An important element for mobile access is over-the-air provisioning of digital keys and credentials to NFC-enabled smartphones. “In a hotel environment, guests receive electronic room keys on their smartphones so they can bypass the front counter when checking in,” Hulusi said, giving some real-life examples. “In a commercial environment, new employees receive their digital keys OTA so they can use their smartphones to gain access into a given building for their first day of work.”
To support these applications, a cloud-based provisioning model is advised. This will enable credential issuers to monitor and modify security parameters when needed, eliminate the risk of credential copying, issue temporary credentials as needed, and revoke credentials when devices are lost or stolen. “NFC-enabled smartphones would be very convenient and reliable universal platforms for carrying a variety of embedded keys and credentials that can be issued OTA, with improved convenience and security,” Hulusi said.
Since not all smartphone manufacturers make NFC capabilities innate yet, NFC attachments or shells are usually employed: iCartes for iPhones and microSDs for Android-based phones. These attachments, according to SimonsVoss, include an NFC chip for close-proximity communication and a secure element in which all security-critical information, such as passwords and access authorizations, are stored and cryptological calculations are performed.
Mobile wallet, file sharing, ticketing and loyalty programs are other emerging, promising NFC applications, said Jacek Debowski, Research Analyst at Frost & Sullivan. “A considerable amount of mobile-wallet applications has been introduced to the market, and Google becoming a provider of such applications is particularly noteworthy. Developers of mobile-wallet applications are actively partnering with mobile-network operators to widen the proliferation of their software and services, making mobile payment a key contributor to NFC proliferation and growth.”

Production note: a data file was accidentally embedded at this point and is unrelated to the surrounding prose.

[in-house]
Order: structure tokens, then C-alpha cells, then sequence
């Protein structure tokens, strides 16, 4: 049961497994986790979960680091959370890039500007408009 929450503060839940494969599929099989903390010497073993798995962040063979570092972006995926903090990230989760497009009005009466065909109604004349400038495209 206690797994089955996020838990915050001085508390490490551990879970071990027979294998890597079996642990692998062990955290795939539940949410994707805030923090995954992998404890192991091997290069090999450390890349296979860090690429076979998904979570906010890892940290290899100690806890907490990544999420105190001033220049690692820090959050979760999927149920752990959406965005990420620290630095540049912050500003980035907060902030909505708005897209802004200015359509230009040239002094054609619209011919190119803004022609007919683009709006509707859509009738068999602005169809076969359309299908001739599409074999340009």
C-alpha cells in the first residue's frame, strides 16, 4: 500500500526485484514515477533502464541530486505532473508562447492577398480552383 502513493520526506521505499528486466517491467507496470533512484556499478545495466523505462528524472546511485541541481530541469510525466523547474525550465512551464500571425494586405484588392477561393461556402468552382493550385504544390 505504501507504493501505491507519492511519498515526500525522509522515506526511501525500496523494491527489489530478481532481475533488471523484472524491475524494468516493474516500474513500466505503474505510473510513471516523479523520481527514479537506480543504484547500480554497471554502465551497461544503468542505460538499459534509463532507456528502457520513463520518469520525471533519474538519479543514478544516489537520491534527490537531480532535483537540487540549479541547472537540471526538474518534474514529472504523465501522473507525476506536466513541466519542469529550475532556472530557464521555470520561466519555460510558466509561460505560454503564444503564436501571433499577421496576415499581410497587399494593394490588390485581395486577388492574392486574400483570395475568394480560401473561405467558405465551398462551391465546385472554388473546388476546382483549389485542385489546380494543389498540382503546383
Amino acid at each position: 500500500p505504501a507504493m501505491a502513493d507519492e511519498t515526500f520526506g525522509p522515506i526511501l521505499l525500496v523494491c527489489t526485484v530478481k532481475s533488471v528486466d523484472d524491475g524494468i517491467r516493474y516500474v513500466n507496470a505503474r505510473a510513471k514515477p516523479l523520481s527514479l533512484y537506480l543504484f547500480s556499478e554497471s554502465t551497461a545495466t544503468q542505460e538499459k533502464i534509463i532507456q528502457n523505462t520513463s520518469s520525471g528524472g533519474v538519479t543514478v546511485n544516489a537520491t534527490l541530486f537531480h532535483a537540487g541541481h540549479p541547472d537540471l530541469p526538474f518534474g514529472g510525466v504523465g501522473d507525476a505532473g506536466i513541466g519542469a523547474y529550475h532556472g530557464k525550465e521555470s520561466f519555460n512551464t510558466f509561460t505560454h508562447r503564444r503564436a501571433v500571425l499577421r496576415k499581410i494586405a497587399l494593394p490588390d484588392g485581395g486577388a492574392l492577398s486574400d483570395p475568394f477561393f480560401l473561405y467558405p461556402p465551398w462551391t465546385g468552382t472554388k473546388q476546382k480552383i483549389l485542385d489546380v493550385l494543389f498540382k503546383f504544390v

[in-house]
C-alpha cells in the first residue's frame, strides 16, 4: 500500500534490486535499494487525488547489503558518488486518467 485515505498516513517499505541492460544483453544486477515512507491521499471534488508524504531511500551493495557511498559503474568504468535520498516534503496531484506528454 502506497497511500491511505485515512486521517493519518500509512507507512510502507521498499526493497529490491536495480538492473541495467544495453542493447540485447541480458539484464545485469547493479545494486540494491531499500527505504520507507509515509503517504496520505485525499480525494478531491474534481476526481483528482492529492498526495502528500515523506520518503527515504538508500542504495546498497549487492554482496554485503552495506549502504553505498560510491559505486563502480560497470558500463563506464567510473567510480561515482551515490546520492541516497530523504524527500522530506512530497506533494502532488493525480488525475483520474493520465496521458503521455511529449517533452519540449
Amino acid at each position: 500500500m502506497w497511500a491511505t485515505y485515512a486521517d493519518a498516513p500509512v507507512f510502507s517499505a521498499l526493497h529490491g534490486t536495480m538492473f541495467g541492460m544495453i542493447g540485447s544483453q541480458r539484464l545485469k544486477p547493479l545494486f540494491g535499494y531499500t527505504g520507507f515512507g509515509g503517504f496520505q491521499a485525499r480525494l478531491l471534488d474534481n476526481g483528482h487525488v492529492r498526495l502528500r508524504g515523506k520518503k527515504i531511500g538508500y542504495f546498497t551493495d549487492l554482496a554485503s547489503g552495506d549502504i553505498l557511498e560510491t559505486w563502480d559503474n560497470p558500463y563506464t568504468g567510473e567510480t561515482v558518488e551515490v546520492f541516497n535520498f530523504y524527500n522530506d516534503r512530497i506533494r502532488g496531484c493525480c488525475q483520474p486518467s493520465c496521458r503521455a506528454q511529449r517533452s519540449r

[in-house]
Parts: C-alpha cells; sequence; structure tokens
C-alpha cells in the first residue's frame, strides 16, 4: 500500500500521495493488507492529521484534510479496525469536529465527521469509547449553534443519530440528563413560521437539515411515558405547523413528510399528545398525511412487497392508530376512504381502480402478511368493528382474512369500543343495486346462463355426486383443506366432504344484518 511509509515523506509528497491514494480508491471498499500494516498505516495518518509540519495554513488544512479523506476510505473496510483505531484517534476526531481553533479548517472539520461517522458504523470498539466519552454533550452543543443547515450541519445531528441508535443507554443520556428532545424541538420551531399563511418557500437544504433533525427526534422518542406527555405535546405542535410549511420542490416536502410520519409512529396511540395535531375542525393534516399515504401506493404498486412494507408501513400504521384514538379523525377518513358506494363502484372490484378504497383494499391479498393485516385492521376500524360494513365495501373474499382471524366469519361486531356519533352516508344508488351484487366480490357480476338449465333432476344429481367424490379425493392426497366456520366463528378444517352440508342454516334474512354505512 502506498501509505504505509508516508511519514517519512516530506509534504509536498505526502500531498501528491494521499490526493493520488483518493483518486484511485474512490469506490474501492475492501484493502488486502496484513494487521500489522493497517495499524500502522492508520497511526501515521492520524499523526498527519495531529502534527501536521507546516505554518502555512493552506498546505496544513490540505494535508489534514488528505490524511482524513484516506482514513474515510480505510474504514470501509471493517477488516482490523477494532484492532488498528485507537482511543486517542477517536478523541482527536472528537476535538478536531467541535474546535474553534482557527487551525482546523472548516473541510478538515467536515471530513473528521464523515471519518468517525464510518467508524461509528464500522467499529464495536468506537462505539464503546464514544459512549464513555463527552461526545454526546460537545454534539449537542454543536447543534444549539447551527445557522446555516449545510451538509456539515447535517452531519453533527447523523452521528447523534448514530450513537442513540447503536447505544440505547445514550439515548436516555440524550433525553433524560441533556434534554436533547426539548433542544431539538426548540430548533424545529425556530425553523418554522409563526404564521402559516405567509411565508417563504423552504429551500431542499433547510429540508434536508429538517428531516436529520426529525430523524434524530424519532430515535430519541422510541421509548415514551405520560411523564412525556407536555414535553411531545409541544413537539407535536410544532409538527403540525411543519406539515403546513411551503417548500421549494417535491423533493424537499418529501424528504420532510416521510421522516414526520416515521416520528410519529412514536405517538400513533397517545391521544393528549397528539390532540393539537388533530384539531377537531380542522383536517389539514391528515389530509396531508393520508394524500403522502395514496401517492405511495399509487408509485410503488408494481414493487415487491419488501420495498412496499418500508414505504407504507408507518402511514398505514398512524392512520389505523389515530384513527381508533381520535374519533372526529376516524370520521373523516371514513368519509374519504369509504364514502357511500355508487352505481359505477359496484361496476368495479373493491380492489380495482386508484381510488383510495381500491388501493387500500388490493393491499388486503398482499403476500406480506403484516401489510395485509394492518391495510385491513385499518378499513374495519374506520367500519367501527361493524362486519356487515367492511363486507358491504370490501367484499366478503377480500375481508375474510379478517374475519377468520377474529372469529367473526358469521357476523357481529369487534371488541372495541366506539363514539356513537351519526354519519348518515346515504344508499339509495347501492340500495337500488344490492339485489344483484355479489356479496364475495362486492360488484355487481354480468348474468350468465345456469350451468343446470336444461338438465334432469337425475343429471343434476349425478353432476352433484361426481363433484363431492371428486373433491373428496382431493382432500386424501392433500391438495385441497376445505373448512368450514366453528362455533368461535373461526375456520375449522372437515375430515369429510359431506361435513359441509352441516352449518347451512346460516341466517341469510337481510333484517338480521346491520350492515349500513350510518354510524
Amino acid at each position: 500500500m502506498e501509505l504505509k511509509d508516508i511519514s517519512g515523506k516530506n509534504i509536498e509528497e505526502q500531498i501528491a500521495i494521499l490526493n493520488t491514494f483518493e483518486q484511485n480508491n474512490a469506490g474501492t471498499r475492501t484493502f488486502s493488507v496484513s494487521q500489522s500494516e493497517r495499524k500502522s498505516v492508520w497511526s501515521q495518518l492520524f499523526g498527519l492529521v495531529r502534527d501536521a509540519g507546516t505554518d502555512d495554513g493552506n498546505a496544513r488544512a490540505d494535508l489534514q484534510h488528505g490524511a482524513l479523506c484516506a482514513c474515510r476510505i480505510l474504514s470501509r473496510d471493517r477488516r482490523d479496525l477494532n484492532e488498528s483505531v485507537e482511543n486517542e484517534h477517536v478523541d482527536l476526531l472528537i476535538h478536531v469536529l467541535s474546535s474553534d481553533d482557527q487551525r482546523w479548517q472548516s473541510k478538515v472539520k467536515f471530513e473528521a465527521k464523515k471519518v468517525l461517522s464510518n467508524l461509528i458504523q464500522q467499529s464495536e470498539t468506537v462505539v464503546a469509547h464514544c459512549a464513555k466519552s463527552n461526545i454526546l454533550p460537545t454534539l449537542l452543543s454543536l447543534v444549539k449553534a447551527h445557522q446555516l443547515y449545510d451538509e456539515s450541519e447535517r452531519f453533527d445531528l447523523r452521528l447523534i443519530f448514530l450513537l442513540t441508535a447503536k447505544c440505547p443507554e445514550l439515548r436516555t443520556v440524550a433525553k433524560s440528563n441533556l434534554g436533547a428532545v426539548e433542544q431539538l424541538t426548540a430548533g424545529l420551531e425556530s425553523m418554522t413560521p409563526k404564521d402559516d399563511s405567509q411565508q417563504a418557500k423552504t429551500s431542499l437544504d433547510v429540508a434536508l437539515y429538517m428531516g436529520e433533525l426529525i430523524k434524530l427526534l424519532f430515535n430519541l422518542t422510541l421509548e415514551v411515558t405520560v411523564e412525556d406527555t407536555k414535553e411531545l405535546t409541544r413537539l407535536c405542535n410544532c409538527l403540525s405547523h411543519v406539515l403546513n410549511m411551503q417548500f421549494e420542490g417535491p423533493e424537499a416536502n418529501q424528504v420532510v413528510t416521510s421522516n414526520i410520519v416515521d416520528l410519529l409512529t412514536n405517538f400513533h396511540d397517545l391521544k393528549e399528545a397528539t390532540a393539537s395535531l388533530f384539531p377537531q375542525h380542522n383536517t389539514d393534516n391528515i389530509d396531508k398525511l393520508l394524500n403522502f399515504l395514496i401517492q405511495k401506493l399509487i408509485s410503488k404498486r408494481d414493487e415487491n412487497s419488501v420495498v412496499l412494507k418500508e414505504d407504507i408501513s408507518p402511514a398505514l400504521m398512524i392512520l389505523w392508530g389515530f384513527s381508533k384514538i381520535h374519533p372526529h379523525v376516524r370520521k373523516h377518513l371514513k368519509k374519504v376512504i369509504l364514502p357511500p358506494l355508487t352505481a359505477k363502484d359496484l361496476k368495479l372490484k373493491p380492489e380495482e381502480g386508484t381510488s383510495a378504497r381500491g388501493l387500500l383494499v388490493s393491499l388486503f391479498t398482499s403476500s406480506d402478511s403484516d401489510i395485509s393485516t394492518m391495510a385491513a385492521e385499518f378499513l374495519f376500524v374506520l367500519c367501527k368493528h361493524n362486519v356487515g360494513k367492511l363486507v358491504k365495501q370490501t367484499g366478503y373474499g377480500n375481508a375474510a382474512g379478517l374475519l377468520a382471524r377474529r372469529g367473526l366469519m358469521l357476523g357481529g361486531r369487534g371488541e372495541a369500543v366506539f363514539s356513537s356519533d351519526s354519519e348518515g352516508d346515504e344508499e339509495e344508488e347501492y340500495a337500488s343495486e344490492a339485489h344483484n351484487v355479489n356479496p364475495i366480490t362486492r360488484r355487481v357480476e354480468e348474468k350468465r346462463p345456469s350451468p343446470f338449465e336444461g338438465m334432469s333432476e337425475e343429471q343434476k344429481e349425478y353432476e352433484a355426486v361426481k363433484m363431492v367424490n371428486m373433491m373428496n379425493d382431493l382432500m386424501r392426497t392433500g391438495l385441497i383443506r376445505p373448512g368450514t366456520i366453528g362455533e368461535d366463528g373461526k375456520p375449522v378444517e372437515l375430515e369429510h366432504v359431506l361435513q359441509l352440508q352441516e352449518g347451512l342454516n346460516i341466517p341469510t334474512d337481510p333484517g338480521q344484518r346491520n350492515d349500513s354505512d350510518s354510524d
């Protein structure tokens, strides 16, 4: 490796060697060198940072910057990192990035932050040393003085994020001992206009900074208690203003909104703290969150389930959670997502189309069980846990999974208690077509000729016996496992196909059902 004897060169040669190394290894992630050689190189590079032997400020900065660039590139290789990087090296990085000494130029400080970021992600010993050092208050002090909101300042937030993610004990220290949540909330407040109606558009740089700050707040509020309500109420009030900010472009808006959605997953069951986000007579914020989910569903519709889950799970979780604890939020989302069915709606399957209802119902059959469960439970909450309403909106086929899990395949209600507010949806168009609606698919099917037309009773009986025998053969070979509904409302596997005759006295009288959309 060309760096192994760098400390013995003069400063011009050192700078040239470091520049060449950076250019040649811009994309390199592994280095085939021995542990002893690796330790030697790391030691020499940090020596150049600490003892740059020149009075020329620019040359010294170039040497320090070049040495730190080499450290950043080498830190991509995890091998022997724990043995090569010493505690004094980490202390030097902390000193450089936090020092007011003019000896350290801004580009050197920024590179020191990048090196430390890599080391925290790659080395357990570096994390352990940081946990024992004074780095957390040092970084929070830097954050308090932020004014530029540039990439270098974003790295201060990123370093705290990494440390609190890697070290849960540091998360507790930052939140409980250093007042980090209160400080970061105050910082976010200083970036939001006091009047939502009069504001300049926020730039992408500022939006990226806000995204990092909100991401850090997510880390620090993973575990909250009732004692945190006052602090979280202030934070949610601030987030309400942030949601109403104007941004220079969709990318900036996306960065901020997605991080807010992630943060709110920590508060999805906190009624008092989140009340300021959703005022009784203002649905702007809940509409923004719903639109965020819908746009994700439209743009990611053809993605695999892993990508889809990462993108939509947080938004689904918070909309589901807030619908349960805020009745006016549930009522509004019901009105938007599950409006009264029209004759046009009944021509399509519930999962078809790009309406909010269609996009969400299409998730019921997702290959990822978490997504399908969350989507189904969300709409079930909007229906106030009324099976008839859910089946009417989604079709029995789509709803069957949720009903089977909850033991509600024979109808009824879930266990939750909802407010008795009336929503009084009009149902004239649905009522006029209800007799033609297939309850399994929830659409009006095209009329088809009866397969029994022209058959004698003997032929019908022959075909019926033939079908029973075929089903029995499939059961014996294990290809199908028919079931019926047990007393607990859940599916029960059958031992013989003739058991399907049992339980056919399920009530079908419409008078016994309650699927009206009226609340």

Contactless payments and contactless access control go hand-in-hand with NFC-enabled phones or handhelds; interesting “apps” also include transit ticketing, data transfers and access to online digital content, Hulusi said. This makes it easy to combine multiple virtual credentials on a single device for things like secured facility access and the ability to make cashless payments at the facility's cafeteria. “Cashless, contactless payments are becoming increasingly popular in, for example, Canada. According to an August 2010 study by Technology Strategies International, an Ontario-based tech market research firm, a significant chunk of transactions in Canadian stores will be carried out using cashless-payment systems by 2014. The value of contactless transactions is expected to reach US$5.6 billion, and there is also strong interest in mobile payments,” Hulusi said.